It wasn’t a very good Christmas present for Northwest Florida.
According to the Air Force News Service, Northrop Grumman will move its Large Aircraft Infrared Countermeasures (LAIRCM) hub from Fort Walton Beach, Fla., to the Warner Robins area in Georgia. It’s the result of an agreement between the Air Force and Northrop Grumman signed Dec. 11.
LAIRCM is a laser-based system designed to counter the threat that slow-moving cargo aircraft and rotary-wing aircraft face from shoulder-fired missiles and missiles launched from vehicles. The system detects heat-seeking missiles and puts out a signal to confuse its path and direct it away from the aircraft.
This is a pretty big deal for Warner Robins. Phil Robinson, Northrop Grumman's system manager for LAIRCM, told AFNS that Robins AFB will work not only on Air Force platforms equipped with LAIRCM, but planes throughout the U.S. armed forces.
Much of the work to get the operation to George was apparently done quietly.
"The agreement culminates a lot of hard work that has been done behind the scenes by our folks who generate business for us, who generate workload for us, (and) who monitor our business operations," said Brig. Gen. Mark Atkinson, the 402nd Maintenance Wing Commander at Robins AFB. As the general put it, "this gets our foot in the door."
The workload now is not that great, but it's expected to go up over time. Northrop Grumman currently does most of the maintenance work on the system, Atkinson said. And one reason behind the agreement is the Air Force thinks the system too important to rely solely on private industry for maintenance, so Robins wants to handle it. If you want to read the full story, click here.
It’s really discouraging this high-tech capability isn't going to remain in this region, but that's what happens as folks work behind the scenes to bring more capability to their own base. It's something folks around Eglin Air Force Base need to consider while debating whether the F-35 Joint Strike Fighter training center will bring too much noise. What you don't want or what you're not watching carefully, someone else wants and might actively be pursuing.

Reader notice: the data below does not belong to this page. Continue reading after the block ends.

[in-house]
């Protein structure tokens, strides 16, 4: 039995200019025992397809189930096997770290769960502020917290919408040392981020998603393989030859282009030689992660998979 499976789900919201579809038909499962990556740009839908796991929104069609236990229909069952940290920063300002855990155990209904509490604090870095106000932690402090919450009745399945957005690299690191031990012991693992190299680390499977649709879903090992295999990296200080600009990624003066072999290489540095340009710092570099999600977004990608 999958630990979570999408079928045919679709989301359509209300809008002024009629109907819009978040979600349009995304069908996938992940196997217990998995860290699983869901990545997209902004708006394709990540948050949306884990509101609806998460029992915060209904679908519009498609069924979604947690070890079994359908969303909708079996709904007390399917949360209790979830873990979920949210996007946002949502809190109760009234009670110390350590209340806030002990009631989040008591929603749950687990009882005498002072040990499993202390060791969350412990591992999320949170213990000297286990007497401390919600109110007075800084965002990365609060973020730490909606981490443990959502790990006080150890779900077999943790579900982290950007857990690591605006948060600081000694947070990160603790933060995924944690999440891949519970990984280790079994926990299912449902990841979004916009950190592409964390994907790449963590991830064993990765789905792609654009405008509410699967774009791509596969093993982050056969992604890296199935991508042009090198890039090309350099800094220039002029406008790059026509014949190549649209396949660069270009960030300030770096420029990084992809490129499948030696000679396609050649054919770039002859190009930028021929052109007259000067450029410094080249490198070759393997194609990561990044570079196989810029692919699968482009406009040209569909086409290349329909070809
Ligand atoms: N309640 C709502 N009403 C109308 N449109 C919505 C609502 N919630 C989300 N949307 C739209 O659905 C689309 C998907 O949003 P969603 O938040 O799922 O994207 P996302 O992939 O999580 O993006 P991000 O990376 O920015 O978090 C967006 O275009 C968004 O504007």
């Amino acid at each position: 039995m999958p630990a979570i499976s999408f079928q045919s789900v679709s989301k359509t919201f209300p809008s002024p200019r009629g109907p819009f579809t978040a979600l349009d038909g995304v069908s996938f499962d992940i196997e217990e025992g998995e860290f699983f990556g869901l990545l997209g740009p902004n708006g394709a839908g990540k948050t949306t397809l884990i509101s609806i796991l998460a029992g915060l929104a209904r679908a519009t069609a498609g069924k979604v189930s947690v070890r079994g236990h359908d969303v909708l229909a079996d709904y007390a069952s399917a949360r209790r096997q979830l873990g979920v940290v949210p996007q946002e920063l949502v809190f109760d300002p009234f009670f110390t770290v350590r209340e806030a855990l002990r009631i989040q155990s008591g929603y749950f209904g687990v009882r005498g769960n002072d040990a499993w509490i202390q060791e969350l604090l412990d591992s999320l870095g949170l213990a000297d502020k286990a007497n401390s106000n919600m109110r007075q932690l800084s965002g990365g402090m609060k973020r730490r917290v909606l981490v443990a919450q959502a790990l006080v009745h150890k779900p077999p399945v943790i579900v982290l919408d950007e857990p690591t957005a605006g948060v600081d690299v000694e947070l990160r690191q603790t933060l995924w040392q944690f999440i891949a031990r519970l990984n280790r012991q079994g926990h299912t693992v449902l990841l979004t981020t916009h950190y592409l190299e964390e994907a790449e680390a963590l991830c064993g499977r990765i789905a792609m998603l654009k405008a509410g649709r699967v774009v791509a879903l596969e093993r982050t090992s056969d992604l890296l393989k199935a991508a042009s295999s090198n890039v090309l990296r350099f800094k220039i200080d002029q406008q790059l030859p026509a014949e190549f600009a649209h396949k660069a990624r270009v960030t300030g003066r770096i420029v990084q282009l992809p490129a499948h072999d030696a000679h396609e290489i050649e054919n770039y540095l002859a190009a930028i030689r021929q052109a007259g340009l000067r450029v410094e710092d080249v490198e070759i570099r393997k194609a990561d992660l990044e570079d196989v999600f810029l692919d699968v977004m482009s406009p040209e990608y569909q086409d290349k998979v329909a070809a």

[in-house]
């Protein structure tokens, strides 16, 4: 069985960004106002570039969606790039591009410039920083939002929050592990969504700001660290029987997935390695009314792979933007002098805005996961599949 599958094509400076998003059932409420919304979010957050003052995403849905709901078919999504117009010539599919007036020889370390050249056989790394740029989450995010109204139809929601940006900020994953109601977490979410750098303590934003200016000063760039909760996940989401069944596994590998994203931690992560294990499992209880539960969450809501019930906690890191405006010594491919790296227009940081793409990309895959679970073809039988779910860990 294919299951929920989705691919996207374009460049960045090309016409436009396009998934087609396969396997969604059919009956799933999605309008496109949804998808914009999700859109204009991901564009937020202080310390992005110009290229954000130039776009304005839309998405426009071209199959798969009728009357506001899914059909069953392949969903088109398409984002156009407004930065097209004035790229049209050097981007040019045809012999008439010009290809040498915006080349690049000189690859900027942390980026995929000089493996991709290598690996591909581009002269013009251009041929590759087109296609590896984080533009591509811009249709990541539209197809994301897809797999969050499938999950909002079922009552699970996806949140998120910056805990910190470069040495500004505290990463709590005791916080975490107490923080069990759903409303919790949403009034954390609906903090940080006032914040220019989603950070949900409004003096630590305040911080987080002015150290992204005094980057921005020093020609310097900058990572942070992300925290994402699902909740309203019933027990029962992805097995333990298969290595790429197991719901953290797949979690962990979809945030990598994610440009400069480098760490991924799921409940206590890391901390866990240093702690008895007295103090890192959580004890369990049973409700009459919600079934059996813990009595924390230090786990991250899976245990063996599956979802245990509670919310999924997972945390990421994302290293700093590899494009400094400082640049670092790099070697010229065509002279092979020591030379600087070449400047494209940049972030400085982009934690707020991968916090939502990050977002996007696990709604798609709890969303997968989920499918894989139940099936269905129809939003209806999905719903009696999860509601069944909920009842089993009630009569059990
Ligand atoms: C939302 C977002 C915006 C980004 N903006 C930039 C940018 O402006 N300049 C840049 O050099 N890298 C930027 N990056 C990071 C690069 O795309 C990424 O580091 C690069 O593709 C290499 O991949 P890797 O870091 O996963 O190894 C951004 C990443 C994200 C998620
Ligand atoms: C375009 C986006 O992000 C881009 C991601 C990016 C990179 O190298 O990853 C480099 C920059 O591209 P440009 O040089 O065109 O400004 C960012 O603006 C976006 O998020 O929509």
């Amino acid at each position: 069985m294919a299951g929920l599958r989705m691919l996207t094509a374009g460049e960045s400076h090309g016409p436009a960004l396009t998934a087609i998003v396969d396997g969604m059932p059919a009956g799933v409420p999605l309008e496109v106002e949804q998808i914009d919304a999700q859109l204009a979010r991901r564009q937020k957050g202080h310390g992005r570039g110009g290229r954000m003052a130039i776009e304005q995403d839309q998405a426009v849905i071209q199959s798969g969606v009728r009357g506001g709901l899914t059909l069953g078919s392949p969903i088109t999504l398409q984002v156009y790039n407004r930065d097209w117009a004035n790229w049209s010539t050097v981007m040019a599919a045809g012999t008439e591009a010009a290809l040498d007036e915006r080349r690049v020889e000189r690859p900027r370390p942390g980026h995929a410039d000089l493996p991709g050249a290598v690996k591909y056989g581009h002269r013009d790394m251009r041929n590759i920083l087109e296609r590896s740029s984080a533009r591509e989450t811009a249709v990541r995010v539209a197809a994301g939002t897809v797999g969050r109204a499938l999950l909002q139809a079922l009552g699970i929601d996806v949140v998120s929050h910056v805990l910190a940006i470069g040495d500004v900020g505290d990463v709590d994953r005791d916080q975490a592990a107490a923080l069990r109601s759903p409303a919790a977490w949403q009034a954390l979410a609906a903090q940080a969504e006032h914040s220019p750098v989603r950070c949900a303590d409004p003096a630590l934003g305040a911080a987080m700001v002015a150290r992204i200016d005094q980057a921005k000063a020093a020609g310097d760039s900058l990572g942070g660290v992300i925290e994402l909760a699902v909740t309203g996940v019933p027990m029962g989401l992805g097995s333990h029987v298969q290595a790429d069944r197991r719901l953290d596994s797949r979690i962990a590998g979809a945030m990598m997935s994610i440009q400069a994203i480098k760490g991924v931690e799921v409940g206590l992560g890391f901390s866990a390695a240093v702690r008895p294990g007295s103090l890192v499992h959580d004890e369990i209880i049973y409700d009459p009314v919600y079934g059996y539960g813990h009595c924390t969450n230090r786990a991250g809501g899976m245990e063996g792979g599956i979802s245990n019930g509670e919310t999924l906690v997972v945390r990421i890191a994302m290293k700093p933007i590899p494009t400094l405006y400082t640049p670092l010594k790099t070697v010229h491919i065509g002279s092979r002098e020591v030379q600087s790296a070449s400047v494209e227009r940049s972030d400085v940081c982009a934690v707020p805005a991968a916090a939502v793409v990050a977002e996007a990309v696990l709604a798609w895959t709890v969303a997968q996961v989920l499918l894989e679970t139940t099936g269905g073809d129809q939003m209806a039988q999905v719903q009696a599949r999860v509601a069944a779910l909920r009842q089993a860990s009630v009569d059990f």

One of the areas of aerospace that hold great promise for the Gulf Coast Aerospace Corridor is NASA's push to get private sector companies more involved in picking up the NASA slack, so to speak. The agency will be spending a lot of money in the future getting companies to perform the tasks the agency can't or won't.
A case in point: NASA awarded $3.5 billion in cargo contracts to two companies in hopes of encouraging development of a private-sector commercial space industry capable of providing the rockets that can carry passengers to the International Space Station and beyond. Space Exploration Technologies of California and Orbital Sciences Corp. of Virginia will provide 20 flights to the space station.
Now if you read this column or our news briefs regularly, you know that Orbital Sciences Corp. of Virginia is the company that recently decided to have the AJ26 rocket engines tested at the John C. Stennis Space Center in Mississippi. The testing will begin in 2009, and while it may not seem like a big deal, it is in that a company that is picking up the NASA slack will be doing some work in this region. Orbital is the same company that awarded a $49 million contract to Alliant Techsystems (ATK) to provide at least nine flight sets of Orion solid rocket motors. That work will be done at the ATK operation in Salt Lake City, Utah, but could this mean more testing at Stennis? Perhaps. We’ll have to see.
Speaking of space, the Lockheed Martin-led team developing the Air Force’s Space-Based Infrared System delivered the remaining major spacecraft bus subsystem for the second geosynchronous orbit spacecraft. The GEO-2 spacecraft core structure and propulsion subsystem was recently completed and the high-performance communications subsystem for the spacecraft was delivered in early December. The propulsion subsystem, essential for maneuvering the satellite during transfer orbit to its final location as well as conducting on-orbit repositioning, was developed at Lockheed Martin’s Mississippi Space & Technology Center at Stennis Space Center, Miss.
Northrop Grumman had a pretty good past week. Its RQ-4 Global Hawk Maritime Demonstration team was named Test Team of the Quarter for the second quarter of 2008 by the Navy's Air Test and Evaluation Squadron 20. The team won the award for achievements in the first half of the year. The team is, among other things, developing tactics and guidelines for Navy unmanned patrol systems. As you know, portions of the Global Hawks are built in Moss Point, Miss.
Northrop Grumman also won two Worker Safety Excellence Awards from the Aerospace Industries Association. The company’s Integrated Systems sector, which oversees Mississippi's Moss Point Unmanned Systems Center, was recognized for having the lowest injury and illness rate in the aircraft manufacturing category. The AIA cited Northrop Grumman's low workplace injury and illness rates as well as its positive safety program elements.